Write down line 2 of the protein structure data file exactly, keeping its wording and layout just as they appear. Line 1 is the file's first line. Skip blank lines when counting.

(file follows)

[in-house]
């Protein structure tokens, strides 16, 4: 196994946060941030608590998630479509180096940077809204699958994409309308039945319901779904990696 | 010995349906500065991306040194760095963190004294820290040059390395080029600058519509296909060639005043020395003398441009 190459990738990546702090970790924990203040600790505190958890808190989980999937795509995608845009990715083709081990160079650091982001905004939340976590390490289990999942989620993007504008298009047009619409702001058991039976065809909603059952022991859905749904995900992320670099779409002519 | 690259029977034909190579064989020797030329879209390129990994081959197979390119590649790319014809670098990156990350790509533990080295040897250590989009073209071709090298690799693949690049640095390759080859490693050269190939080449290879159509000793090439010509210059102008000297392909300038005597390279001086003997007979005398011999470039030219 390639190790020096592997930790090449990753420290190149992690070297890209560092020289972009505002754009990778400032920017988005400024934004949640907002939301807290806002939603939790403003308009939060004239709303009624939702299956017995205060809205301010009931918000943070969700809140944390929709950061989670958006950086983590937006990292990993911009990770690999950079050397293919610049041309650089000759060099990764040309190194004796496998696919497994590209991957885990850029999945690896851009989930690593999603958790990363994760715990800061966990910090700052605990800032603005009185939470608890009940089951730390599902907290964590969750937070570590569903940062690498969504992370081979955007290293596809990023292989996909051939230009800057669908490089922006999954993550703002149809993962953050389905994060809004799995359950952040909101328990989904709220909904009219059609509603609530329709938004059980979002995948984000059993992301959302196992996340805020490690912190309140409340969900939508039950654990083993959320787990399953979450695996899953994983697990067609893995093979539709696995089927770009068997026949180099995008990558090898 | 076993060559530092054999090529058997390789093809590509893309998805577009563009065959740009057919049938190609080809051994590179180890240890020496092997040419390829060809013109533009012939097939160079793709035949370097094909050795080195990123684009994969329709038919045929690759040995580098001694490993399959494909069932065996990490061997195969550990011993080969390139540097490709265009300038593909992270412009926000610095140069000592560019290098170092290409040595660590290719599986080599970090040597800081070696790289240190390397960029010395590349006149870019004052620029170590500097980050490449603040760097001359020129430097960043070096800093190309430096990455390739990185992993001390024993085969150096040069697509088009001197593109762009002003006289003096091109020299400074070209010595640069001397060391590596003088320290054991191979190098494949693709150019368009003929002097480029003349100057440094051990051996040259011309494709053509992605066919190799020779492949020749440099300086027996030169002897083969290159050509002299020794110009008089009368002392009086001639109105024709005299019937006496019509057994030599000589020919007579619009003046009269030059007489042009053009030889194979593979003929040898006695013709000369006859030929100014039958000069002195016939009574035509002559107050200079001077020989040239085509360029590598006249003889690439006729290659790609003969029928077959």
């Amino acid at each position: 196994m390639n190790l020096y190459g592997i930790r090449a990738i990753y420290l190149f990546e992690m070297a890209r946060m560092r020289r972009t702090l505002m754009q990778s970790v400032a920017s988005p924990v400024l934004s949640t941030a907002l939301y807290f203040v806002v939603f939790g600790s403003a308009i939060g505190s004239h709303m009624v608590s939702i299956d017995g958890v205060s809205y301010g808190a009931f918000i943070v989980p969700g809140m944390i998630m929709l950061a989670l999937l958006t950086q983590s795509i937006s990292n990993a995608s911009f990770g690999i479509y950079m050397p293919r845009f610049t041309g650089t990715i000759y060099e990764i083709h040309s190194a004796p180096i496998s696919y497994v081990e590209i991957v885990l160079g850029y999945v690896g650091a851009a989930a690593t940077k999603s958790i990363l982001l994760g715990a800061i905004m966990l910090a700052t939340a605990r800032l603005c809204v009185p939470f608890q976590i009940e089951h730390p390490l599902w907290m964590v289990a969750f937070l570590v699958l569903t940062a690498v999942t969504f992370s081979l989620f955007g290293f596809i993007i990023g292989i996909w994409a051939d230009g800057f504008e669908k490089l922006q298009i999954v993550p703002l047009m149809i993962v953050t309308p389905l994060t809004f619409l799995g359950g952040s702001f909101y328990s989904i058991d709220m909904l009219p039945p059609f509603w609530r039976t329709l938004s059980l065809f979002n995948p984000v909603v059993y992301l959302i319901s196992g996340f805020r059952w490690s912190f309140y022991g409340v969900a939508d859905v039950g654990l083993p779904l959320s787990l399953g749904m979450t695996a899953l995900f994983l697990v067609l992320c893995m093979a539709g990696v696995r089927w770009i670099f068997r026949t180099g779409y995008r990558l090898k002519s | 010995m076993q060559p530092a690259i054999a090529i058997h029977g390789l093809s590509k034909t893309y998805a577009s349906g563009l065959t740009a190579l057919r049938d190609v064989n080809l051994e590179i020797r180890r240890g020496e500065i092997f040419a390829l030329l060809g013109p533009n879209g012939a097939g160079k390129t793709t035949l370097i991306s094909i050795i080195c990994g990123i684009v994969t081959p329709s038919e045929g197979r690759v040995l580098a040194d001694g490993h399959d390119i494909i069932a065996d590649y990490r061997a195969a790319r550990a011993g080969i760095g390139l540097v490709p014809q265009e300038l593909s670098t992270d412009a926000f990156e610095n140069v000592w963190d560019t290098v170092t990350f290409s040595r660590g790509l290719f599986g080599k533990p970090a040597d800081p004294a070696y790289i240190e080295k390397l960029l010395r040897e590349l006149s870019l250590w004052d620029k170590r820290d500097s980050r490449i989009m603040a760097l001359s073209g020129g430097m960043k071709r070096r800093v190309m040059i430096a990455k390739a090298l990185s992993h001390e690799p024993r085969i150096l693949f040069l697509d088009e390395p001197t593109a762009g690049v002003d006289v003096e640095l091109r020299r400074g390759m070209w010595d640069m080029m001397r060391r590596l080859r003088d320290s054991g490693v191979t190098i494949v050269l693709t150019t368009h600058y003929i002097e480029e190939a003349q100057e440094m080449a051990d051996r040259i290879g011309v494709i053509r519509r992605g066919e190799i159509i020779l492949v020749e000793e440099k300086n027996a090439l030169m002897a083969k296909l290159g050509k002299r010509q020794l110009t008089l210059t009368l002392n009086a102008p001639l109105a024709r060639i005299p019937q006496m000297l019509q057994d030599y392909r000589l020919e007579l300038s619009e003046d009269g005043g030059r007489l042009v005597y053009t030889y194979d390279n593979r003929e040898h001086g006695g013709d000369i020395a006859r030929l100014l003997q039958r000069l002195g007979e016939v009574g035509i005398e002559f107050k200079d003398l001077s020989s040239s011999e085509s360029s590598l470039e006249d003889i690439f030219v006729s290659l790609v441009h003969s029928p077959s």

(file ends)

């Protein structure tokens, strides 16, 4: 196994946060941030608590998630479509180096940077809204699958994409309308039945319901779904990696 | 010995349906500065991306040194760095963190004294820290040059390395080029600058519509296909060639005043020395003398441009 190459990738990546702090970790924990203040600790505190958890808190989980999937795509995608845009990715083709081990160079650091982001905004939340976590390490289990999942989620993007504008298009047009619409702001058991039976065809909603059952022991859905749904995900992320670099779409002519 | 690259029977034909190579064989020797030329879209390129990994081959197979390119590649790319014809670098990156990350790509533990080295040897250590989009073209071709090298690799693949690049640095390759080859490693050269190939080449290879159509000793090439010509210059102008000297392909300038005597390279001086003997007979005398011999470039030219 390639190790020096592997930790090449990753420290190149992690070297890209560092020289972009505002754009990778400032920017988005400024934004949640907002939301807290806002939603939790403003308009939060004239709303009624939702299956017995205060809205301010009931918000943070969700809140944390929709950061989670958006950086983590937006990292990993911009990770690999950079050397293919610049041309650089000759060099990764040309190194004796496998696919497994590209991957885990850029999945690896851009989930690593999603958790990363994760715990800061966990910090700052605990800032603005009185939470608890009940089951730390599902907290964590969750937070570590569903940062690498969504992370081979955007290293596809990023292989996909051939230009800057669908490089922006999954993550703002149809993962953050389905994060809004799995359950952040909101328990989904709220909904009219059609509603609530329709938004059980979002995948984000059993992301959302196992996340805020490690912190309140409340969900939508039950654990083993959320787990399953979450695996899953994983697990067609893995093979539709696995089927770009068997026949180099995008990558090898 | 076993060559530092054999090529058997390789093809590509893309998805577009563009065959740009057919049938190609080809051994590179180890240890020496092997040419390829060809013109533009012939097939160079793709035949370097094909050795080195990123684009994969329709038919045929690759040995580098001694490993399959494909069932065996990490061997195969550990011993080969390139540097490709265009300038593909992270412009926000610095140069000592560019290098170092290409040595660590290719599986080599970090040597800081070696790289240190390397960029010395590349006149870019004052620029170590500097980050490449603040760097001359020129430097960043070096800093190309430096990455390739990185992993001390024993085969150096040069697509088009001197593109762009002003006289003096091109020299400074070209010595640069001397060391590596003088320290054991191979190098494949693709150019368009003929002097480029003349100057440094051990051996040259011309494709053509992605066919190799020779492949020749440099300086027996030169002897083969290159050509002299020794110009008089009368002392009086001639109105024709005299019937006496019509057994030599000589020919007579619009003046009269030059007489042009053009030889194979593979003929040898006695013709000369006859030929100014039958000069002195016939009574035509002559107050200079001077020989040239085509360029590598006249003889690439006729290659790609003969029928077959």